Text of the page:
Kurai Felix Mukaro, popularly known as ‘Uncle Bravo’ is making waves in his community thanks to his organic herbal and vegetable gardens, and he is taking the younger generation along for the ride.
By Tatenda Kanengoni, bird story agency
Sixty-year-old Kurai Felix Mukaro breaks into song with a group of children stationed at a colourful vegetable stand along a vibrant street in Mbare, a neighbourhood in the south of Harare.
“Herbal stand, vegetable stand!” they sing, encouraging potential customers to purchase their products. Commuter omnibuses drive past occasionally, drowning their youthful voices.
“This is strictly organic,” explained Mukaro.
Known affectionately as ‘Uncle Bravo’, Mukaro said that the harvested goods sold at the stand are grown entirely using permaculture methods – a holistic and more sustainable approach to growing food, that takes into account the wider ecosystem.
The name ‘Uncle Bravo’ came from his work with youth during the 1980s.
“I worked a lot with young boy scouts, and they started calling me Uncle Bravo. Bravo in scouting refers to the brotherhood of honour,” he explained.
Three things have always been consistent in Mukaro’s life – working with young people, mindful living… and music.
Born and bred in Mbare, he fondly remembered an encounter that sparked his love for reggae music.
“In 1980, when Bob Marley came to Zimbabwe, he performed at Rufaro Stadium and he visited my street, Chinamora street…I was 18 years old. I looked at him like someone who is out of this world, he was mystical. From there, I started liking reggae music a lot, I liked especially Rastafarian livity which is a righteous way of life and I thought ‘this is the way I want to live my life,’” he exclaimed.
Part of his “righteous way” of living is now manifest in herbalism, a practice that runs in his family.
“My grandmother was a herbalist, I didn’t know much about herbs but it inspired me to watch her heal people,” he said.
When COVID-19 hit Zimbabwe in 2020, the lockdown restrictions left a lot of families in Mukaro’s community without a consistent income stream. This did not sit well with him.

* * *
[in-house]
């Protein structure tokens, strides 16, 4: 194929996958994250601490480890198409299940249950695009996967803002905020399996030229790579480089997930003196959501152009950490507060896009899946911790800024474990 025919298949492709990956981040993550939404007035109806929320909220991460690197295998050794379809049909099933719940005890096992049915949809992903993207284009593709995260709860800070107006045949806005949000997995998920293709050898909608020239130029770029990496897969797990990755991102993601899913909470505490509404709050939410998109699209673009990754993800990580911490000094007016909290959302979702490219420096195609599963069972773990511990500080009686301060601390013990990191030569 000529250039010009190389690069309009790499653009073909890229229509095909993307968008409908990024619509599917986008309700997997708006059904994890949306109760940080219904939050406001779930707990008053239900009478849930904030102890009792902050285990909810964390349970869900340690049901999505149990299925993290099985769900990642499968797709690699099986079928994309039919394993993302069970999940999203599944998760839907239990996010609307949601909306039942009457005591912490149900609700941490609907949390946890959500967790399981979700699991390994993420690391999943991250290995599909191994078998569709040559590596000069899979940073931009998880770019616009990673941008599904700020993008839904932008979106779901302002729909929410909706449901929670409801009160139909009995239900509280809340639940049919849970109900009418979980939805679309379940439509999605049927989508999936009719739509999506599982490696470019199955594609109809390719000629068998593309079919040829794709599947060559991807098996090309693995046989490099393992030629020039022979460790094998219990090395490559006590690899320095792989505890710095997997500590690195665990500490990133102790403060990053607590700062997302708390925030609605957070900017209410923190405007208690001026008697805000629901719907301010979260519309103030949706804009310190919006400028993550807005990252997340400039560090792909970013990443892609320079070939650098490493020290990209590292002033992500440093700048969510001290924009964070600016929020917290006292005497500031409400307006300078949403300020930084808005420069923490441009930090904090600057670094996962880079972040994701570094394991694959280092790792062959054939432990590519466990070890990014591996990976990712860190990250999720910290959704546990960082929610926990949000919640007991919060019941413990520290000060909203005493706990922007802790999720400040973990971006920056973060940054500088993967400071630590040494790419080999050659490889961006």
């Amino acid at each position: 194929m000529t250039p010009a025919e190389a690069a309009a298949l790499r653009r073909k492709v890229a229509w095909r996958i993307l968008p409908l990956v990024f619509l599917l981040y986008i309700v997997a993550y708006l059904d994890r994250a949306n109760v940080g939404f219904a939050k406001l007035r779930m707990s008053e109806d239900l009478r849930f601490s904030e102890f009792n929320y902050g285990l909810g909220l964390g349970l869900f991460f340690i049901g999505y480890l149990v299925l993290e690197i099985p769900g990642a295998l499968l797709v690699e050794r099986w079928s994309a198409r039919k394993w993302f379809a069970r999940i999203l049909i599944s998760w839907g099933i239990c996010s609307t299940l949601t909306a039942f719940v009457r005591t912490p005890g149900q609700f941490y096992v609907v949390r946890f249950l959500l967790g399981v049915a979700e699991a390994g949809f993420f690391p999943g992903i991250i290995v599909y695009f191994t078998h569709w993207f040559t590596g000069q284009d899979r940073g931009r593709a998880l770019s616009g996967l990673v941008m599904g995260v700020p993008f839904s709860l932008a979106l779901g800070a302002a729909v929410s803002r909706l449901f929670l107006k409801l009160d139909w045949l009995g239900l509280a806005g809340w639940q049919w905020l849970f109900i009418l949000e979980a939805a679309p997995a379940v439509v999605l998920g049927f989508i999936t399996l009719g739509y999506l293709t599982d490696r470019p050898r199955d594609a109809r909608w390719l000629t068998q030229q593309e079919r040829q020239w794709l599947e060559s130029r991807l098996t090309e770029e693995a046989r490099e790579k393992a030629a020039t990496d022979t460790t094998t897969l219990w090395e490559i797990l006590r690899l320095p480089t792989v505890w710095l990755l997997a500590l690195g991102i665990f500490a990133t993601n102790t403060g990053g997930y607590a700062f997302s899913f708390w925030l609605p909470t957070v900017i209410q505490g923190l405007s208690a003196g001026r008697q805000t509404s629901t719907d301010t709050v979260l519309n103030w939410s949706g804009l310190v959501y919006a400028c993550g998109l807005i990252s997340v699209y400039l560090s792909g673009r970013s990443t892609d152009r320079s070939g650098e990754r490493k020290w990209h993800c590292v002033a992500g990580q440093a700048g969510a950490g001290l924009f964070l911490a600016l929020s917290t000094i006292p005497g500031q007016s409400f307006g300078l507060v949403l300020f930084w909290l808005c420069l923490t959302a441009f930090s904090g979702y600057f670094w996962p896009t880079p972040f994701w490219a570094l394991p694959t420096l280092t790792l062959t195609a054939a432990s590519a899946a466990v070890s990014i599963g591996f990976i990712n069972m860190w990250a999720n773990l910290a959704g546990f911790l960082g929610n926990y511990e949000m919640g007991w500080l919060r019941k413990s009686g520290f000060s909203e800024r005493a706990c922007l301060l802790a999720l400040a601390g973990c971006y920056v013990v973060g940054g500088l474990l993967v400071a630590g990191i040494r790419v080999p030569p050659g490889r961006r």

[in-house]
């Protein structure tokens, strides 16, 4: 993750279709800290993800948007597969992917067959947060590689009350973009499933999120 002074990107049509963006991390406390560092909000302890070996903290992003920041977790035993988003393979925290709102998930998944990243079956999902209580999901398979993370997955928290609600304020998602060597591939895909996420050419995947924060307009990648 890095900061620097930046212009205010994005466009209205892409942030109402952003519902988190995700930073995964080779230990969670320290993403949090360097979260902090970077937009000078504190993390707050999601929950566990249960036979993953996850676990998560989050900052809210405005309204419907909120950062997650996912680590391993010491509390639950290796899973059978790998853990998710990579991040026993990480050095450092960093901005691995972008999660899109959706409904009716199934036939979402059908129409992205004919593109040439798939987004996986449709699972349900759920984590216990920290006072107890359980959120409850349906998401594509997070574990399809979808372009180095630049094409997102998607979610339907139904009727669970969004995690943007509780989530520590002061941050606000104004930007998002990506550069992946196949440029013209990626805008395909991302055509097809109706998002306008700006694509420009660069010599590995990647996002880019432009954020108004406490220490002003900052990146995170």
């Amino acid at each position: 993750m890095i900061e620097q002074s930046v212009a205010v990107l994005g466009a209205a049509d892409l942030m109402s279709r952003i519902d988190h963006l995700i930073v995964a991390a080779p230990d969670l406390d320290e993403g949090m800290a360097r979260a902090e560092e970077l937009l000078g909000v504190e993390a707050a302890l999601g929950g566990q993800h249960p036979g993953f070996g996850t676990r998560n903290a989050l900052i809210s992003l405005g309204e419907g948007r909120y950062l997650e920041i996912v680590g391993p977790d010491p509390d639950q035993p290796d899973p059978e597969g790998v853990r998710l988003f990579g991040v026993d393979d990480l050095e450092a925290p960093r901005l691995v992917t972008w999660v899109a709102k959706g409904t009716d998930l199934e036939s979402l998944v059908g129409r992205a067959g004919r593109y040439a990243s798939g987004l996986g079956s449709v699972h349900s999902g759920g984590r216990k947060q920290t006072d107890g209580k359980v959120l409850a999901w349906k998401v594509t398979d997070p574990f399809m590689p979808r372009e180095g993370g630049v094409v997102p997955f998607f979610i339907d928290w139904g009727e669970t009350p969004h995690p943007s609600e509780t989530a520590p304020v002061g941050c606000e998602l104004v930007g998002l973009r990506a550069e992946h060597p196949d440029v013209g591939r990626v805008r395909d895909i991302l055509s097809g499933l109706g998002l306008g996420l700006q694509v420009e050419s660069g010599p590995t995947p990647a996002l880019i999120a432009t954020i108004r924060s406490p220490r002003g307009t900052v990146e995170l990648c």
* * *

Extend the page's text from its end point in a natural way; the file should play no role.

“It came in my dream that we purposefully seek out any spaces where there was water. So, there was a place nearby with a borehole and it had become a dumping ground. I said to the children, ‘let’s go and clean the space up.”
And so, almost magically, they did.
“We started removing the rubbish and created a garden.”
Mukaro gleaned crucial information from a permaculture workshop organised by Nora Müller, one of the trustees of the Mbare Art Space. As a result, he and the young team were able to incorporate permaculture into the design and bring the garden to life.
“It is real art but art which pertains to agriculture. The art is in the design of the beds which we are making – not only the traditional square beds – and we are also doing the art of plant companionship, which is a combination of certain plants which are working together,” he explained.
Mukaro continued to seek out abandoned spaces in the area and created more gardens under an initiative named Kura – a socio-artistic enterprise for children transferring ecological, social and emotional intelligence through art, music and permaculture.
Permaculture design principles contribute toward fighting some of the impacts of climate change, including land regeneration.
“Most of the herbs have got roots which are good for the soil, they are very nutritious. This is strictly organic; chemicals have long-term effects including chronic diseases, and chemicals also damage the environment. We don’t want fertilizers, it is not easy to rid the effects, so we use composts instead.” he said.
With five gardens now set up in Mbare, Mukaro and his team have developed a steady rhythm of operating which includes collecting discarded plastic bottles and recycling them into containers for some of the herbs.
With the pandemic restrictions relaxed, the Kura team have also incorporated a commercial arm to sell their produce. A sizeable hamper of vegetables and herbs cost 1950 Zimbabwe dollars (one to three US dollars) and customers interested in purchasing the herbs and vegetables visit the artistically laid out vegetable stands strategically placed along the busy street.
Mukaro referred to the stand as “our information centre”.
“The idea came about through the Mbare Art Space, who knew architect Simba Mafundikwa. We were discussing permaculture and they asked, ‘what would you require?’ and I said a market point’,” he explained.
Seattle-based Zimbabwean Architect Simba Mafundikwa happily obliged and helped design the vegetable stand.
“The Veggie Stand was inspired by the need for a beacon in the already established urban gardens that were created by Uncle Bravo and the children in the area. His desire was to have a stand that can be assembled and taken down on a daily basis and display products in a unique way. Our goal was to also collaborate with artists and artisans at Mbare Art Space and the neighbourhood. We worked closely with Nora Müller with input from Moffat Takadiwa as well,” said Mafundikwa.
Mukaro is proud to be taking the younger generation along with him, on this journey.
“We are not doing things for us, it’s about the kids. Once the kids learn methods of sustaining the environment, they will carry these skills into adulthood, tomorrow they will be good leaders,” ‘Uncle Bravo’ explained.
bird story agency1088